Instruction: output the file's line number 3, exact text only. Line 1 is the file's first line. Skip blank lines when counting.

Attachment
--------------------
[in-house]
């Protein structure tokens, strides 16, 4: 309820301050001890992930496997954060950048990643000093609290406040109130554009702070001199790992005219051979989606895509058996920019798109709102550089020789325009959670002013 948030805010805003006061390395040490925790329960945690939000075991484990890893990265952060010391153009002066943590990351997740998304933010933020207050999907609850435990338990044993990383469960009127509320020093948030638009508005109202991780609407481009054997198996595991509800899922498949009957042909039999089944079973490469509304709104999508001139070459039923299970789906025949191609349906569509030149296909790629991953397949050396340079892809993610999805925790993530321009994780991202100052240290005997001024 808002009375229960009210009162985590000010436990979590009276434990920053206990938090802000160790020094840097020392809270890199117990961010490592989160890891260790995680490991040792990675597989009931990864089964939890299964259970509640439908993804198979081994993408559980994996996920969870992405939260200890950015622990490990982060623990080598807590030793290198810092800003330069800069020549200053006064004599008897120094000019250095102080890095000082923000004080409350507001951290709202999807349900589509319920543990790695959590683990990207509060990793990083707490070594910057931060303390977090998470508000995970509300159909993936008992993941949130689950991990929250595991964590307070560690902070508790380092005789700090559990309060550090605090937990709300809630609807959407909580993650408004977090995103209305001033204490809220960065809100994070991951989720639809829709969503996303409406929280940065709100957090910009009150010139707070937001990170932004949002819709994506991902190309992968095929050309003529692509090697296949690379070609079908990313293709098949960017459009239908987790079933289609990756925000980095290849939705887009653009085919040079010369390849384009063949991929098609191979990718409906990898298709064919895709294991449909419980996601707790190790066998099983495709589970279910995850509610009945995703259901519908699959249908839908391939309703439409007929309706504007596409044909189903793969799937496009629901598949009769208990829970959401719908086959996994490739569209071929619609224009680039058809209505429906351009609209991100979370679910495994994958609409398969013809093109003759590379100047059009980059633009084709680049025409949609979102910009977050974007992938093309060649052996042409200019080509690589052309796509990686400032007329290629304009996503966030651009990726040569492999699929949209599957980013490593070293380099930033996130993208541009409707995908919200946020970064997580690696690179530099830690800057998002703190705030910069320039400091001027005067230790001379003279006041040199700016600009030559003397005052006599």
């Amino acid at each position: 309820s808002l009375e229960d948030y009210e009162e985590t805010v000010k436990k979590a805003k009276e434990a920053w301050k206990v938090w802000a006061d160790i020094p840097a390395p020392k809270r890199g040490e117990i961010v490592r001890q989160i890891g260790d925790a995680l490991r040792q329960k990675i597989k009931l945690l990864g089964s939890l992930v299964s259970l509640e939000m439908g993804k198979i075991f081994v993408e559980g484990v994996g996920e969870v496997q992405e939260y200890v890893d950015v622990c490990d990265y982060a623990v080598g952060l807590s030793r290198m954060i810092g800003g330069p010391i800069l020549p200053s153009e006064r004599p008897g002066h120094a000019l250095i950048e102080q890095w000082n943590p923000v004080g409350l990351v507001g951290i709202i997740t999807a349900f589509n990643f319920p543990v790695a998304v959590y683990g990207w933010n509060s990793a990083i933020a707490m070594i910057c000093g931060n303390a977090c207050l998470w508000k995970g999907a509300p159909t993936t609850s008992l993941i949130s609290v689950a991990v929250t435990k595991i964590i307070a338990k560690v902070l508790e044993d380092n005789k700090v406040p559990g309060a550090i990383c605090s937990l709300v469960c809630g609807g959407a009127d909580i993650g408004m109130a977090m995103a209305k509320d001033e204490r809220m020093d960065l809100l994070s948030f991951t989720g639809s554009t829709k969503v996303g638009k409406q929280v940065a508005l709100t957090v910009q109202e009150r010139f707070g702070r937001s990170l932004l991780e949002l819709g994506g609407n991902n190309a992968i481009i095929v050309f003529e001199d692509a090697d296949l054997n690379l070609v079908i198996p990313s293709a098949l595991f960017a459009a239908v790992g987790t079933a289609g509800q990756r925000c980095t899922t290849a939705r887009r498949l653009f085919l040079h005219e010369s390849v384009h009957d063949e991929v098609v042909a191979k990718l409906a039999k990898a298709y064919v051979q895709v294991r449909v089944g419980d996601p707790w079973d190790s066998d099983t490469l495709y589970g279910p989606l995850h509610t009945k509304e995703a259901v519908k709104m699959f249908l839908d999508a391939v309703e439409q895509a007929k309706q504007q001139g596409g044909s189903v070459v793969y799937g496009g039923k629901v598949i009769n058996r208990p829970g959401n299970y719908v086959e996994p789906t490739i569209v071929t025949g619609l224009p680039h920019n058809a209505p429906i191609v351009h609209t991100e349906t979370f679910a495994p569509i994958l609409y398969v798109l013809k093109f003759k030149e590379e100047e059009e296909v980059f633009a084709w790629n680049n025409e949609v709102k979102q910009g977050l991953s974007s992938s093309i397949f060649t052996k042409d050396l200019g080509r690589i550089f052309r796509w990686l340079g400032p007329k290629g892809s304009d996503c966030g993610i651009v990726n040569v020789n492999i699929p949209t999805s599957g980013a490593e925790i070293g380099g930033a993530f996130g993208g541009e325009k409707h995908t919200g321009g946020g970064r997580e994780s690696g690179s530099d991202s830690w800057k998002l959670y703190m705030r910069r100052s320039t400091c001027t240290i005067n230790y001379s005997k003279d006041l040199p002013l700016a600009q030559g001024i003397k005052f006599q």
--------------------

């Amino acid at each position: 309820s808002l009375e229960d948030y009210e009162e985590t805010v000010k436990k979590a805003k009276e434990a920053w301050k206990v938090w802000a006061d160790i020094p840097a390395p020392k809270r890199g040490e117990i961010v490592r001890q989160i890891g260790d925790a995680l490991r040792q329960k990675i597989k009931l945690l990864g089964s939890l992930v299964s259970l509640e939000m439908g993804k198979i075991f081994v993408e559980g484990v994996g996920e969870v496997q992405e939260y200890v890893d950015v622990c490990d990265y982060a623990v080598g952060l807590s030793r290198m954060i810092g800003g330069p010391i800069l020549p200053s153009e006064r004599p008897g002066h120094a000019l250095i950048e102080q890095w000082n943590p923000v004080g409350l990351v507001g951290i709202i997740t999807a349900f589509n990643f319920p543990v790695a998304v959590y683990g990207w933010n509060s990793a990083i933020a707490m070594i910057c000093g931060n303390a977090c207050l998470w508000k995970g999907a509300p159909t993936t609850s008992l993941i949130s609290v689950a991990v929250t435990k595991i964590i307070a338990k560690v902070l508790e044993d380092n005789k700090v406040p559990g309060a550090i990383c605090s937990l709300v469960c809630g609807g959407a009127d909580i993650g408004m109130a977090m995103a209305k509320d001033e204490r809220m020093d960065l809100l994070s948030f991951t989720g639809s554009t829709k969503v996303g638009k409406q929280v940065a508005l709100t957090v910009q109202e009150r010139f707070g702070r937001s990170l932004l991780e949002l819709g994506g609407n991902n190309a992968i481009i095929v050309f003529e001199d692509a090697d296949l054997n690379l070609v079908i198996p990313s293709a098949l595991f960017a459009a239908v790992g987790t079933a289609g509800q990756r925000c980095t899922t290849a939705r887009r498949l653009f085919l040079h005219e010369s390849v384009h009957d063949e991929v098609v042909a191979k990718l409906a039999k990898a298709y064919v051979q895709v294991r449909v089944g419980d996601p707790w079973d190790s066998d099983t490469l495709y589970g279910p989606l995850h509610t009945k509304e995703a259901v519908k709104m699959f249908l839908d999508a391939v309703e439409q895509a007929k309706q504007q001139g596409g044909s189903v070459v793969y799937g496009g039923k629901v598949i009769n058996r208990p829970g959401n299970y719908v086959e996994p789906t490739i569209v071929t025949g619609l224009p680039h920019n058809a209505p429906i191609v351009h609209t991100e349906t979370f679910a495994p569509i994958l609409y398969v798109l013809k093109f003759k030149e590379e100047e059009e296909v980059f633009a084709w790629n680049n025409e949609v709102k979102q910009g977050l991953s974007s992938s093309i397949f060649t052996k042409d050396l200019g080509r690589i550089f052309r796509w990686l340079g400032p007329k290629g892809s304009d996503c966030g993610i651009v990726n040569v020789n492999i699929p949209t999805s599957g980013a490593e925790i070293g380099g930033a993530f996130g993208g541009e325009k409707h995908t919200g321009g946020g970064r997580e994780s690696g690179s530099d991202s830690w800057k998002l959670y703190m705030r910069r100052s320039t400091c001027t240290i005067n230790y001379s005997k003279d006041l040199p002013l700016a600009q030559g001024i003397k005052f006599q």